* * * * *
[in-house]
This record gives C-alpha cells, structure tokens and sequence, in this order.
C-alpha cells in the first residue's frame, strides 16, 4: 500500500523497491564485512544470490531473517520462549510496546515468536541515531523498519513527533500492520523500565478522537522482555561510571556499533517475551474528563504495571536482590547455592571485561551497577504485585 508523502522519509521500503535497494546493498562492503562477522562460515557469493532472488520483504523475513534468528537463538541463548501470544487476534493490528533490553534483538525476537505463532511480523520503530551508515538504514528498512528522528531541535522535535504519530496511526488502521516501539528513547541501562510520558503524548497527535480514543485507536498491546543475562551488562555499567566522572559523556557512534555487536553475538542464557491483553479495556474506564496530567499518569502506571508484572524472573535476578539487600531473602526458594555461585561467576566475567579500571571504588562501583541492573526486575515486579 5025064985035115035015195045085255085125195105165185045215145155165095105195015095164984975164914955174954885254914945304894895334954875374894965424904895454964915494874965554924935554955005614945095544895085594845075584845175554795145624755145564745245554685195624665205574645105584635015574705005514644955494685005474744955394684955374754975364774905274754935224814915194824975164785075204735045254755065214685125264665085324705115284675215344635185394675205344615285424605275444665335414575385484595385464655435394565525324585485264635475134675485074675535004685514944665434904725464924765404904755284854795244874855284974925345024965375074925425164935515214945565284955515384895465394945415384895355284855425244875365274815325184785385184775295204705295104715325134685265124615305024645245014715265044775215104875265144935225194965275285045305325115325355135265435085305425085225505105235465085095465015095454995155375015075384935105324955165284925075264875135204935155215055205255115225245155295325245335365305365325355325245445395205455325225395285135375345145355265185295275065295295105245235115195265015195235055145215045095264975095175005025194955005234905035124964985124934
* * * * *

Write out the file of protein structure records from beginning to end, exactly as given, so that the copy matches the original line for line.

[in-house]
This record gives C-alpha cells, structure tokens and sequence, in this order.
C-alpha cells in the first residue's frame, strides 16, 4: 500500500523497491564485512544470490531473517520462549510496546515468536541515531523498519513527533500492520523500565478522537522482555561510571556499533517475551474528563504495571536482590547455592571485561551497577504485585 508523502522519509521500503535497494546493498562492503562477522562460515557469493532472488520483504523475513534468528537463538541463548501470544487476534493490528533490553534483538525476537505463532511480523520503530551508515538504514528498512528522528531541535522535535504519530496511526488502521516501539528513547541501562510520558503524548497527535480514543485507536498491546543475562551488562555499567566522572559523556557512534555487536553475538542464557491483553479495556474506564496530567499518569502506571508484572524472573535476578539487600531473602526458594555461585561467576566475567579500571571504588562501583541492573526486575515486579 5025064985035115035015195045085255085125195105165185045215145155165095105195015095164984975164914955174954885254914945304894895334954875374894965424904895454964915494874965554924935554955005614945095544895085594845075584845175554795145624755145564745245554685195624665205574645105584635015574705005514644955494685005474744955394684955374754975364774905274754935224814915194824975164785075204735045254755065214685125264665085324705115284675215344635185394675205344615285424605275444665335414575385484595385464655435394565525324585485264635475134675485074675535004685514944665434904725464924765404904755284854795244874855284974925345024965375074925425164935515214945565284955515384895465394945415384895355284855425244875365274815325184785385184775295204705295104715325134685265124615305024645245014715265044775215104875265144935225194965275285045305325115325355135265435085305425085225505105235465085095465015095454995155375015075384935105324955165284925075264875135204935155215055205255115225245155295325245335365305365325355325245445395205455325225395285135375345145355265185295275065295295105245235115195265015195235055145215045095264975095175005025194955005234905035124964985124934